What is Self-Compassion and Why is it Necessary?

Compassion can be loosely defined as empathy for one’s suffering with a desire to alleviate it. In essence, compassion is sharing in and validating the pain and hurt that all humans can, unfortunately, understand. Self-compassion, therefore, is this very same process turned inward. While we tend to be able to extend compassion to others, many struggle to extend it to themselves. In compassion’s place, we often find self-criticism, self-blame, judgment, and shame. Many share that they want to stop this cruel inner dialogue and be kinder to themselves, but don’t know how. Here are 6 ways to improve your relationship with yourself right now! 

1. Recognize the Inner Critic

If you can’t identify it, you can’t change it. When you begin paying attention to your self-deprecating thoughts, you might soon realize they play in a loop on repeat. Find a metaphor that resonates with you and use it when that critic is acting up. For ideas, check out this video. Name it to tame it! When it shows up, you can then implement any of the skills below.

2. Consider What you Would Tell a Friend

The quickest way to access self-compassion is to simply consider what you would tell a friend, family member or loved one you care about experiencing the same stressor. At times, it might be too challenging to extend the same messaging to yourself internally. If the words are too difficult to embody mentally, write them down and then verbally read them aloud to yourself.

3. Talk to a Trusted Love One

Researcher and Author Brene Brown states, “if you put shame in a petri dish, it needs three ingredients to grow exponentially: secrecy, silence, and 

judgment. If you put the same amount of shame in the petri dish and douse it with empathy, it can’t survive”. This messaging suggests that shame and self-criticism thrive in isolation (when our inner critics spiral) and therefore can’t survive in authentic, open, and understanding connection. Find a trusted loved one and share with them how you are feeling. This can be vulnerable and scary. Be mindful of who you choose to share with. If it’s tough to find self-love, they may help you internalize some of their love and compassion for you.

“If you put shame in a petri dish, it needs three ingredients to grow exponentially: secrecy, silence, and judgment. If you put the same amount of shame in the petri dish and douse it with empathy, it can’t survive.”

Brene Brown

4. Recognize your humanity

Remember, compassion’s definition includes the ability to empathize. In order to be able to empathize, one must be able to put oneself in another person’s shoes. This is different from sympathizing, which is pitying a situation we haven’t experienced. Therefore, in order to empathize, the semantics suggest that everyone has been there (or at least somewhere similar). While humans are very complex we actually have mostly a variety of the 5 same shared emotions. We experience many of the same experiences. That inner critic? You’re not alone! Everyone has one. Yours might be more cruel about certain things than others. Instead of thinking about how different you are, try operating from the belief that all humans have strengths and weaknesses. All humans make mistakes. All humans have the right to learn and grow.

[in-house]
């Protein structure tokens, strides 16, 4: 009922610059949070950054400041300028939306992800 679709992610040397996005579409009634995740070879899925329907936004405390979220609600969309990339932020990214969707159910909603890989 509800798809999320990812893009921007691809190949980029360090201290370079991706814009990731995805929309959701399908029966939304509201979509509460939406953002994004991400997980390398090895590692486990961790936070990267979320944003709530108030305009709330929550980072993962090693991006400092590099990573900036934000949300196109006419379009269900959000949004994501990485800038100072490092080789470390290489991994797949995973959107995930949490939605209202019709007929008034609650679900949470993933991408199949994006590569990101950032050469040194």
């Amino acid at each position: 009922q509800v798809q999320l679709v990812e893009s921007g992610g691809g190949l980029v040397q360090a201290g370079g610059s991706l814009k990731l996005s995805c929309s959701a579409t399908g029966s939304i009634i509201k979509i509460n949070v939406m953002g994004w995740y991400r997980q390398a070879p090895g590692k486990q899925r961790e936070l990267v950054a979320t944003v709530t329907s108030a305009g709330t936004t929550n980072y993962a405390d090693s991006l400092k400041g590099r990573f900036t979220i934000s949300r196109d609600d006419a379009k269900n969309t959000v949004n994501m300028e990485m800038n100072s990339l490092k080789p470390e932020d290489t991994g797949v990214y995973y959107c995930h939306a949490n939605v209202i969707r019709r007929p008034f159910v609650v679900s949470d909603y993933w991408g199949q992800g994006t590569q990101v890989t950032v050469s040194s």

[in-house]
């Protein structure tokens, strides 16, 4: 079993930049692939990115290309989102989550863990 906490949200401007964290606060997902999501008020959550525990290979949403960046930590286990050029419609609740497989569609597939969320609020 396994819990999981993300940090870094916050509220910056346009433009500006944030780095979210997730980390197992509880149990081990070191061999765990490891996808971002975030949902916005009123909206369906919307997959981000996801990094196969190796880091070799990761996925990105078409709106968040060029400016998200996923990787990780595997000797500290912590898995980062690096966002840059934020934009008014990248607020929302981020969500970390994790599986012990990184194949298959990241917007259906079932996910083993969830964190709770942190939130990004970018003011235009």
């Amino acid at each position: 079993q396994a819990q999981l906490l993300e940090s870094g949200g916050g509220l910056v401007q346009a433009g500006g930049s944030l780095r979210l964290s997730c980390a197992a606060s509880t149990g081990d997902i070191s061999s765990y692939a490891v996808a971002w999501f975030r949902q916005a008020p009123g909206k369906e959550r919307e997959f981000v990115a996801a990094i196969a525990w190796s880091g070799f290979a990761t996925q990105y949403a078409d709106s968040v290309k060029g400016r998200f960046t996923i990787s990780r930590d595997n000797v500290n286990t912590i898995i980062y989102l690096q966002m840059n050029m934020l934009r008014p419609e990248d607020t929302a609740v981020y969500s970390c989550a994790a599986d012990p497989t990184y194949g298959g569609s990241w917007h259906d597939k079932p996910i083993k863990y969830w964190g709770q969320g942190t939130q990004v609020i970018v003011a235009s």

5. Adopt a Growth Mindset

Speaking of growth, educate yourself in a “Growth Mindset Approach”. This approach is the opposite of a “Fixed Mindset” which has the belief that intelligence and characteristics are stagnant, innate and unchangeable. Perceiving the world with stagnancy results in fear of challenges, belief that mistakes are failure, and can very quickly result in shaming thoughts of “I’m not good enough”. A “Growth Mindset” believes that intelligence and characteristics are flexible. This mindset suggests our brains can constantly expand and evolve, leading to embracing challenges and learning from mistakes. If you’re questioning if a “Growth Mindset” is possible, you never would have learned to walk and certainly would have never learned to read this blog! The good news is, contrary to what once was believed, neuroplasticity doesn’t only exist in our younger years. It can take place any time throughout our lives. 

6. Connect with your Inner Child

Ask yourself if the painful feeling you are experiencing feels familiar? Explore if there is a memory from childhood where the painful feeling, or way in which you’re speaking to yourself about the painful feeling, originated. This wound could have been with family, school, friends, athletics or any other experience from your past. Then try to step into “young you’s” world. Try to understand what you were thinking, feeling and needing in that moment. Were there harmful messages? Knowing what you know now, are there kinder, more compassionate messages you can provide your “younger self?” Tell yourself those messages now

Inner Child Healing work can be powerful in repairing your relationship with yourself. Don’t hesitate to connect with a therapist to embark on your inner child healing journey.

Of course, these skills take practice, but you can start practicing them right now. The more you build your practice with self-compassion the easier it will become. With time, you may even replace that automatic inner critic with a kinder, more compassionate voice, resulting in lower stress levels, less perfectionistic tendencies, certainly less shame, and likely even healthier relationships with others. Your relationship with you is the most long-standing relationship you will ever have in your life. It touches everything that you touch. So hop to it, self-compassion is waiting for you to access it!

Article written by Jessie Dattalo, LCSW

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